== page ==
Mentoring can also happen between senior and junior roles since an “old school” outlook should be subject to learning and considering change. With five generations now working together, for the first time in history, there is more to learn than ever before.
We are also mentors without even realizing it and others look up to us if we are accomplished, confident, willing to listen, and ultimately a good storyteller sharing stories of success. It is not unusual to learn many years later that something we said or did may have had a powerful influence on someone, and ultimately may have impacted their life.
“Mentoring is a brain to pick, an ear to listen, and a push in the right direction”. – unknown
Self-discovery Leads to Real Change
An Executive Coach is not constrained to coaching based on their background or experience as is expected in a mentoring relationship. As Executive Coaches, we state clearly at the outset of any engagement that our role is to enhance self-discovery so that clients can achieve transformations that are sustainable and long term. By helping our clients discover new ways of thinking for themselves, without the need for industry knowledge, real change can take place.
Asking thought provoking questions is an excellent way to communicate, but also a prerequisite for a coach. Coaches can steer a conversation to self-discovery by asking the right questions, and typically these are not short answers either. This allows an entire coaching session to springboard from one question and remaining focused.
Coachees need to be engaged and take responsibility for their own outcomes. That may mean being more vulnerable than usual or holding themselves accountable when they have not done so before. It is ideal if objectives are set at the beginning of the coaching relationship, so the future outcome can be realized when it occurs.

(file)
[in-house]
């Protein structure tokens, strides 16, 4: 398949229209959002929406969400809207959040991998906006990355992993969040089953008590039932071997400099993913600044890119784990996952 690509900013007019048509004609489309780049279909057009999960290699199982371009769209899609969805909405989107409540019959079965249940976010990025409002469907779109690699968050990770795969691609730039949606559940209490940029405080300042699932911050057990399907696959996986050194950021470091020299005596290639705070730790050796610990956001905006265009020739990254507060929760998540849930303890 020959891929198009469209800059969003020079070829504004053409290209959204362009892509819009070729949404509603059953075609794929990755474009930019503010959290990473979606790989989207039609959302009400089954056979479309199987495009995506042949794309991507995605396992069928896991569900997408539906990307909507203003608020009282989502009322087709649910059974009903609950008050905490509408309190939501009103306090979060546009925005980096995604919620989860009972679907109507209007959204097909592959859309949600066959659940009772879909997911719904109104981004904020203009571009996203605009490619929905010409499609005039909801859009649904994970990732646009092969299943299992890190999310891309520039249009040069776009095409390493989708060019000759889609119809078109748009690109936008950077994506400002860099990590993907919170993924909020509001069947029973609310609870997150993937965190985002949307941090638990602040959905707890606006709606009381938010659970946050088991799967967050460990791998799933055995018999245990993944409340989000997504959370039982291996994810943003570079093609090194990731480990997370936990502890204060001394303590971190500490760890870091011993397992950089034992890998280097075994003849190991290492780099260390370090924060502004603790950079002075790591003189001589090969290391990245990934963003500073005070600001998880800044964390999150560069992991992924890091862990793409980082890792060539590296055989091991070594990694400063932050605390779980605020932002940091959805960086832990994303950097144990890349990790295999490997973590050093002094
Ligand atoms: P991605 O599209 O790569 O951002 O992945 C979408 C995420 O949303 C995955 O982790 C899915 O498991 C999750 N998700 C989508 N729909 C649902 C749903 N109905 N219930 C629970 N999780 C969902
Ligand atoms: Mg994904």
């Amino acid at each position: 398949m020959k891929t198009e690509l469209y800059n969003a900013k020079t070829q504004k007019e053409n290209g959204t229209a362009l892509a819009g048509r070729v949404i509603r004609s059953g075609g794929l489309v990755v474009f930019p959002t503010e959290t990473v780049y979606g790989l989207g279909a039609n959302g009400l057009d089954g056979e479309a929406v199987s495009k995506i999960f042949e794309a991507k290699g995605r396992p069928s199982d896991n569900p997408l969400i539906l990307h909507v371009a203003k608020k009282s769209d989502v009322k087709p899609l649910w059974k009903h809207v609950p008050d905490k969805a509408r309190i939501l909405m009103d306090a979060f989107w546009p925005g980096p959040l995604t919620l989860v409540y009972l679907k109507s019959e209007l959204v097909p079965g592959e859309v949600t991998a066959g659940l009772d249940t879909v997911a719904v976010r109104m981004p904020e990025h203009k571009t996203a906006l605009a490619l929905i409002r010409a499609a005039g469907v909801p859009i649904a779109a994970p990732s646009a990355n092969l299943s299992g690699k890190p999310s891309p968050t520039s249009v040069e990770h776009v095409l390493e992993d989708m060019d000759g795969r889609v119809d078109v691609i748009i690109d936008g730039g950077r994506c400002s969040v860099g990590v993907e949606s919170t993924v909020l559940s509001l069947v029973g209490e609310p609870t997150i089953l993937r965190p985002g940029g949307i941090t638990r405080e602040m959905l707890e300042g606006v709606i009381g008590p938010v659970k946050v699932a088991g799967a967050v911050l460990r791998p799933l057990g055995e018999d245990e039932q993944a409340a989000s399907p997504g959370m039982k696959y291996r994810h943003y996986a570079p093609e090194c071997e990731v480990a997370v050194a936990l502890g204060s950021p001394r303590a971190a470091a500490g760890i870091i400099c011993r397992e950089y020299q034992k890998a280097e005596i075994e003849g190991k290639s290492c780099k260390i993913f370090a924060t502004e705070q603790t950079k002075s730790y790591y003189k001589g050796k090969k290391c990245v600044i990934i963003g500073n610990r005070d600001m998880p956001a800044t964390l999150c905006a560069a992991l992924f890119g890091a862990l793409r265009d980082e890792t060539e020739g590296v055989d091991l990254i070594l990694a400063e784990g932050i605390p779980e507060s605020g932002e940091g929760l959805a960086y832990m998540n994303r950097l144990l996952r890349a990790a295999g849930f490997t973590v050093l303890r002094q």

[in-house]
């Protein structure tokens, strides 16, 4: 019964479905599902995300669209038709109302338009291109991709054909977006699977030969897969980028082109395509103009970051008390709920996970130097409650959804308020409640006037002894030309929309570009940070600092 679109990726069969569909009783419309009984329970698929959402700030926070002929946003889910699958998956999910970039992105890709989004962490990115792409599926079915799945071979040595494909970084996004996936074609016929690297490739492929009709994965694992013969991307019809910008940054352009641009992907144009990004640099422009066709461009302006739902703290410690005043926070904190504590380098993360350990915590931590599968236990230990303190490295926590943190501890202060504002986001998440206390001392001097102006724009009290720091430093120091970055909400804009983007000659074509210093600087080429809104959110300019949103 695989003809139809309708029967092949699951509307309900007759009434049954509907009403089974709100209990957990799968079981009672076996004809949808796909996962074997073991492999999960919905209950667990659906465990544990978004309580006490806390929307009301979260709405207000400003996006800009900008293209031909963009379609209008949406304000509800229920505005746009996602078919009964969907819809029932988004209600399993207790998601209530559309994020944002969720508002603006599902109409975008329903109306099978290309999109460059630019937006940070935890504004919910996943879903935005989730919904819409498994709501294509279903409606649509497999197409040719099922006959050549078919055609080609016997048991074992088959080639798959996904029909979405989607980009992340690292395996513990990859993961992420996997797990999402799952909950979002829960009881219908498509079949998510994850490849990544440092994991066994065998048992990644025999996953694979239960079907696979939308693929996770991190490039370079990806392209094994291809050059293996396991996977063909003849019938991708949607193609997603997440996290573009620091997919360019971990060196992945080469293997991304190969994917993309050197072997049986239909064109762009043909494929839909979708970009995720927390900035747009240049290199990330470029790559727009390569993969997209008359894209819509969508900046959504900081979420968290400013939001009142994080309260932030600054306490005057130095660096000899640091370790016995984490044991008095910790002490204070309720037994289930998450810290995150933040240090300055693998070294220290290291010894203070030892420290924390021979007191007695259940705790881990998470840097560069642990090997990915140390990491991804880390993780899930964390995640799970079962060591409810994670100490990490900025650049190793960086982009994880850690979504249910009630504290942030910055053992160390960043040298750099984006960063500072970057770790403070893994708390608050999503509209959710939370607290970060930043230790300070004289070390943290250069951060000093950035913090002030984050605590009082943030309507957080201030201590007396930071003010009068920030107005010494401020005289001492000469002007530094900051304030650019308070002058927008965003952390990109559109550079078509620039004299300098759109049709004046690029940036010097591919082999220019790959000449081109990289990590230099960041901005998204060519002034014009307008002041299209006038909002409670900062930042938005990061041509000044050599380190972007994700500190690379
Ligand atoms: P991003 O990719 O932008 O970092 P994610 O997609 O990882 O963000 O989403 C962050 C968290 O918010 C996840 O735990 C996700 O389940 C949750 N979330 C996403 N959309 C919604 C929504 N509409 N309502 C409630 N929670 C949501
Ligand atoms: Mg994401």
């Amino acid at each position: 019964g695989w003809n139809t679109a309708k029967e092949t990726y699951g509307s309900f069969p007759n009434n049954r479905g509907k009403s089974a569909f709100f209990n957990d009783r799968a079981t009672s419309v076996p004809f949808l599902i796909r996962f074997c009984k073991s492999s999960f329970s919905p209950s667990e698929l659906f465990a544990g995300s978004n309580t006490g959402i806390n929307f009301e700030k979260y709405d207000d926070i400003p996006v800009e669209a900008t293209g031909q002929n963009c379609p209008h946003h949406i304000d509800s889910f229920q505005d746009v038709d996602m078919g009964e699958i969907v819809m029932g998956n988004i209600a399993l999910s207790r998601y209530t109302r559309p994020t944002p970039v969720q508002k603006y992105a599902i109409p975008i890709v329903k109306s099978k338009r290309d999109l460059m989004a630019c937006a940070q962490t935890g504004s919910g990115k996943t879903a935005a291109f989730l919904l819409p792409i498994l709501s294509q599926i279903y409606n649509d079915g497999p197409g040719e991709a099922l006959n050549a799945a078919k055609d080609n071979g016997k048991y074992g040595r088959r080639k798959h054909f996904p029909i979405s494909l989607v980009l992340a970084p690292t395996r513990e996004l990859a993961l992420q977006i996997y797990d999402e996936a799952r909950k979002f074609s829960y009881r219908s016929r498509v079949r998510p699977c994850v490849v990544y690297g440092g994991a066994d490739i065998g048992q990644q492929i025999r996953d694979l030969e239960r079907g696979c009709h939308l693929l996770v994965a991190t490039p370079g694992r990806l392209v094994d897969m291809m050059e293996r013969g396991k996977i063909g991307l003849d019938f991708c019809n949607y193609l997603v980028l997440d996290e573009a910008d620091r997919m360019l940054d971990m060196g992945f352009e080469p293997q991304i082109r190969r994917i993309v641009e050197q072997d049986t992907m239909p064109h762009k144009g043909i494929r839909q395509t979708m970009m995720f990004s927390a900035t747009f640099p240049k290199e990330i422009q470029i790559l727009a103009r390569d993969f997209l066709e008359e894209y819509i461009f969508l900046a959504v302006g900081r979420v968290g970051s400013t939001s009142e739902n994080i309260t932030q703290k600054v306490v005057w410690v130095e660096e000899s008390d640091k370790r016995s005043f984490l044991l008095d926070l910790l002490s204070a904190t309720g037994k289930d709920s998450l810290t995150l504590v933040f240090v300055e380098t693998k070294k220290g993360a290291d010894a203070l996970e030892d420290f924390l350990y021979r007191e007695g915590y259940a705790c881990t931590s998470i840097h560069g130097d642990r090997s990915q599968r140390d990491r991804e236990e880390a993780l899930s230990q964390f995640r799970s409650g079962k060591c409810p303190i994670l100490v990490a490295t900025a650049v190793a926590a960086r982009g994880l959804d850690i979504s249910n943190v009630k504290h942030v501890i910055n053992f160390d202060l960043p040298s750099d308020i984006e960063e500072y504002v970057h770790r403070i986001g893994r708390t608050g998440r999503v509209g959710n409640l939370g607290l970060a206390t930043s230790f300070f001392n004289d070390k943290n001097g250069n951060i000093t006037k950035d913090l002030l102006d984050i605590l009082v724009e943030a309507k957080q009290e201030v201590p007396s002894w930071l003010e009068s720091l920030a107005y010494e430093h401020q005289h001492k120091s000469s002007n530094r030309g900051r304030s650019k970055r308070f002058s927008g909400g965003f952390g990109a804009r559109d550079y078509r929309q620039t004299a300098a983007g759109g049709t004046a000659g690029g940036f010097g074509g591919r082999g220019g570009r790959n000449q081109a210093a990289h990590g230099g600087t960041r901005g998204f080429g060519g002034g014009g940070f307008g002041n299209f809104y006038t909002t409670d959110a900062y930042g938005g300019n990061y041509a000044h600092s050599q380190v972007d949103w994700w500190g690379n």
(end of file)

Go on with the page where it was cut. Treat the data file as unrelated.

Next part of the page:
The X5 team of coaches will guide, teach, and mentor your leadership team, managers, or supervisors.
The role of the coach is to enhance the ongoing performance of the leader. X5 will develop a tailored program specific to your individual needs.
Both mentors and coaches are role models and the roles may overlap. Typically a coach provides guidelines that may be more formal since a mentor’s role is often more informal.
At X5 Management, we do recommend organizations consider an internal mentorship program that partners two employees for a 6-month period of time for a specific reason, with a planned outcome. This can reported on at the end of the mentorship period.
We also recommend coaching be considered from an external third party to ensure a qualified coach is selected, and the relationship remains confidential and occurs off site or in a private office. The feedback offered by the coach remains between the two and is not reported back to anyone at the organization unless at a high level debrief that does not breach any confidentiality.
Regardless of whether we are an executive coach, or mentor, we all like to be role models. That keeps us focused on “practicing what we preach” and exhibiting the right, and ideal, leadership qualities. Both roles are good at helping others find their own motivation by providing the right environment, promoting confidence, and becoming a cheerleader for desired learning and improvement. That is really what leads to personal growth and a sense of accomplishment.